- And 66 is when filing a restricted benefit becomes available. Doing so allows the higher earning spouse to receive a lower earning spouse’s retirement benefit (restricting the benefit to the spousal benefit and not claiming their own retirement benefit) while earning delayed retirement credits on their own record. The benefit is 50% of the lower earning spouse’s full retirement benefit. The lower earning spouse can be receiving own retirement benefits before, at, or after full retirement age.
- Lastly, age 66 in when a reduction in Social Security benefits due to excess earnings no longer applies.
Focus on Current Considerations
For younger clients, say in their early 50s, triggers that are still a decade off hold little interest. Keep their planning manageable. Concentrating on information related to their age range is simpler and easier to digest. Perhaps a general understanding of the difference between early, full and late retirement would build awareness of the need to commence more comprehensive planning.
Likewise, if a client is older, a different set of planning assumptions is relevant. Narrow your focus to the actionable planning opportunities that remain available for someone their age, such as not delaying the start of benefits beyond age 70.
These scenarios and takeaways are just starting points for Social Security claiming considerations, pertaining to only a few ages. But as you can see, synthesizing planning points this way makes it easier on your client and you. It means you needn’t be a walking Social Security encyclopedia. And your client doesn’t have to be encumbered by facts, details and strategies of limited relevance or urgency.
Timelines and trigger ages spur awareness and action. As a consultative partner in your client’s financial future, you can help unlock some of the intricacies of Social Security by focusing on the “whens” of the program rather than every “what” involved in it. A good place to start is a section of SocialSecurity.gov dedicated exclusively to helping financial professionals. The Social Security Administration describes it as “a valuable resource in helping your clients plan for retirement or other life events.” Check it out at http://www.ssa.gov/financialplanners/ and begin to build your Social Security know how.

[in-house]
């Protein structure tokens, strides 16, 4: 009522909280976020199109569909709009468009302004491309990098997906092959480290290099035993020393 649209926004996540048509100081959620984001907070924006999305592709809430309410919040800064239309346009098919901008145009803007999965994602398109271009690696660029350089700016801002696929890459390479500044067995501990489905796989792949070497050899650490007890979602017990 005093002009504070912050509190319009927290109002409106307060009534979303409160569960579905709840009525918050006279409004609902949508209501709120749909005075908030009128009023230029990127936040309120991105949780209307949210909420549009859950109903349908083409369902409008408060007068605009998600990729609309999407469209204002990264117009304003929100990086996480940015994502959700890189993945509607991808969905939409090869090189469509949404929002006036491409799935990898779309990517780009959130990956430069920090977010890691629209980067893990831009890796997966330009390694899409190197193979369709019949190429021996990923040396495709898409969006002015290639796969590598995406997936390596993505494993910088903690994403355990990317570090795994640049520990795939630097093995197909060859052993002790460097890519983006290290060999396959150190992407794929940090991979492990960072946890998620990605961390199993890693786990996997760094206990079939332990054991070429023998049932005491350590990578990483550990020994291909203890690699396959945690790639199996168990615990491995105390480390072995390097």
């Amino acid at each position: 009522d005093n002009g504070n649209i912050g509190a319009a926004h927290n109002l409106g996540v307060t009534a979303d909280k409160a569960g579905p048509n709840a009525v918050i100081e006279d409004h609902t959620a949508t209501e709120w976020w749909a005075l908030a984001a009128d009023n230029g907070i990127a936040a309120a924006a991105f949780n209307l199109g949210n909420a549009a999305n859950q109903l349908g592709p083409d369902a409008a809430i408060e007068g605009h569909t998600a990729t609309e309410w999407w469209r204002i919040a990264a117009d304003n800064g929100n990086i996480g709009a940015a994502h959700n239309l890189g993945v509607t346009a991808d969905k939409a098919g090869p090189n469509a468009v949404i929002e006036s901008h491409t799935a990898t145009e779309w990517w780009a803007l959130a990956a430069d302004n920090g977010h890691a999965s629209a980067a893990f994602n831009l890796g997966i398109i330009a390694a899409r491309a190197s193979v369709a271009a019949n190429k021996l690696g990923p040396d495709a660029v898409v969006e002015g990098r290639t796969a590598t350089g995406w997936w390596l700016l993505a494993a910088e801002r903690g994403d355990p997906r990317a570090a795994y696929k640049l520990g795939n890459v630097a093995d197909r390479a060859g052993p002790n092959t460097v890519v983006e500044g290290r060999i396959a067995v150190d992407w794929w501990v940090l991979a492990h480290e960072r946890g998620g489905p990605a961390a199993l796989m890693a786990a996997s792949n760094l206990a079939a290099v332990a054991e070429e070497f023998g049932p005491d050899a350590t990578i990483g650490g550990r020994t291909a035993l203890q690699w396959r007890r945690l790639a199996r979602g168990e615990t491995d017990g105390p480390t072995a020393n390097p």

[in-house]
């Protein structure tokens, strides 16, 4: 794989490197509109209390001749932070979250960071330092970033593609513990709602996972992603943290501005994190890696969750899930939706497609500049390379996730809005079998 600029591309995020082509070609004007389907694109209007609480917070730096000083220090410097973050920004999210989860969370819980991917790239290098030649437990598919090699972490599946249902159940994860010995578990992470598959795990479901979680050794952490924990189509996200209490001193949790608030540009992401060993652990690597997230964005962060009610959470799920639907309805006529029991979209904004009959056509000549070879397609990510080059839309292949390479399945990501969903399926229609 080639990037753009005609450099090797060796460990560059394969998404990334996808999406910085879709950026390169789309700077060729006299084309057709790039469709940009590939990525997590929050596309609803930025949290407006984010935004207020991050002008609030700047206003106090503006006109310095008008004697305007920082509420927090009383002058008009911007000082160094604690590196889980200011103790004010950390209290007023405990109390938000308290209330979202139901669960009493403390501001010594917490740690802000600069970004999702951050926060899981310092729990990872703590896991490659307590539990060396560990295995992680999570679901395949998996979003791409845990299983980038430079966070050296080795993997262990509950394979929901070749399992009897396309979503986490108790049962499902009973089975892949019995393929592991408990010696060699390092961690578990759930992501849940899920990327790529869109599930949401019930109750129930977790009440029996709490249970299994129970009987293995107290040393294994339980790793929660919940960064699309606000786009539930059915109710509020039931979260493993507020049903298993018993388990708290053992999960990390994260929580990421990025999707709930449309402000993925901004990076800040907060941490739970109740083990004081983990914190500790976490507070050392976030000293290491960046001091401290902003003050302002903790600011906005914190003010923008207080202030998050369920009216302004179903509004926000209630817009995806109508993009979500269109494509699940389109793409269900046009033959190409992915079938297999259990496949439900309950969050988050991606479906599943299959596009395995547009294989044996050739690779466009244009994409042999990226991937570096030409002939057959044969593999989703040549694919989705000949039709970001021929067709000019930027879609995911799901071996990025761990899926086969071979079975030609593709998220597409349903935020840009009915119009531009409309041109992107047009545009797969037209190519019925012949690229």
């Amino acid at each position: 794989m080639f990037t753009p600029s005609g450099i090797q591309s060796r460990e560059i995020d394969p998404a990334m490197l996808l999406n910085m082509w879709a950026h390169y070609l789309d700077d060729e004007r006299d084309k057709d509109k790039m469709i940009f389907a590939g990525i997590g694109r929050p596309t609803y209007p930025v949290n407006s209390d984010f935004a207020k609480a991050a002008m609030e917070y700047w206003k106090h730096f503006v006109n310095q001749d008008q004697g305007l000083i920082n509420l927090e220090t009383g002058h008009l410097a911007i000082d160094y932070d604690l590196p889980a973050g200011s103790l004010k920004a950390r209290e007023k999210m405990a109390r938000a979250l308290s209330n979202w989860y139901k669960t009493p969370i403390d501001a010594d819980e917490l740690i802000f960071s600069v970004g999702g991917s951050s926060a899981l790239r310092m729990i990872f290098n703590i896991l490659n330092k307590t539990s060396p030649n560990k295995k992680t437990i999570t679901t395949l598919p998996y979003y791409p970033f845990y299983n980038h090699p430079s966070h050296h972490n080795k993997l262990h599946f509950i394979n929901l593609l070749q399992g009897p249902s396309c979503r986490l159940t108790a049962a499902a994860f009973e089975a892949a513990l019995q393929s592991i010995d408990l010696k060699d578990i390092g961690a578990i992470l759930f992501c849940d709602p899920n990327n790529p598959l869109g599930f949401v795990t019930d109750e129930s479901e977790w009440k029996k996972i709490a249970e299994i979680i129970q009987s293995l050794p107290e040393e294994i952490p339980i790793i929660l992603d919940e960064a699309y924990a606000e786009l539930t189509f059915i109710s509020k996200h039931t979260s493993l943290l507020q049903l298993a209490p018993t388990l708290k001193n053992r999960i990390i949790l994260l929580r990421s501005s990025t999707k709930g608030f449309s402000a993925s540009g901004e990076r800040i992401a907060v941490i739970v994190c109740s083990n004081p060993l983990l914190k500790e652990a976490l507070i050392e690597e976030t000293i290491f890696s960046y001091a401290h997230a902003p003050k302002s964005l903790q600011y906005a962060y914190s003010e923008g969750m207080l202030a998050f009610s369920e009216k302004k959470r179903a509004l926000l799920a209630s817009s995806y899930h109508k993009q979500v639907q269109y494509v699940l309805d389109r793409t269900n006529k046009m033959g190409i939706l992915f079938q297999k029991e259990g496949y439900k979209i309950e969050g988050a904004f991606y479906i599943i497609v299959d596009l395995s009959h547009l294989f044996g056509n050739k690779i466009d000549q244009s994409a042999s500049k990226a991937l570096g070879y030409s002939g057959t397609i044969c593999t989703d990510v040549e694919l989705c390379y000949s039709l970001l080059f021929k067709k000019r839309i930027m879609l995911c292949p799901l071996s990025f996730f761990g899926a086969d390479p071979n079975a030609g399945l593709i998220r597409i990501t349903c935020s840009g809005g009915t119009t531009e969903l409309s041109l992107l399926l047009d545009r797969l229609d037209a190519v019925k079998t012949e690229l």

Source: Social Security Administration, Jan. 2014.
1 Office of Management and Budget, Historical Tables: Budget of the U.S. Government, FY 2014.
Important: The information presented herein is general in nature, is provided for informational purposes only and should not be construed as legal or tax advice. Western & Sothern Financial Group member companies do not provide legal or tax advice and cannot guarantee that such information is accurate, complete or timely. Laws of a particular state or laws which may be applicable to a particular situation may have an impact on the applicability, accuracy or completeness of such information. Federal and state laws and regulations are complex and are subject to change. Changes in such laws and regulations may have a material impact on pre- and/or after-tax investment results. Western& Southern member companies disclaim any liability arising out of your use, or any tax position taken in reliance on such information. Always consult an attorney or tax professional regarding your specific legal or tax situation.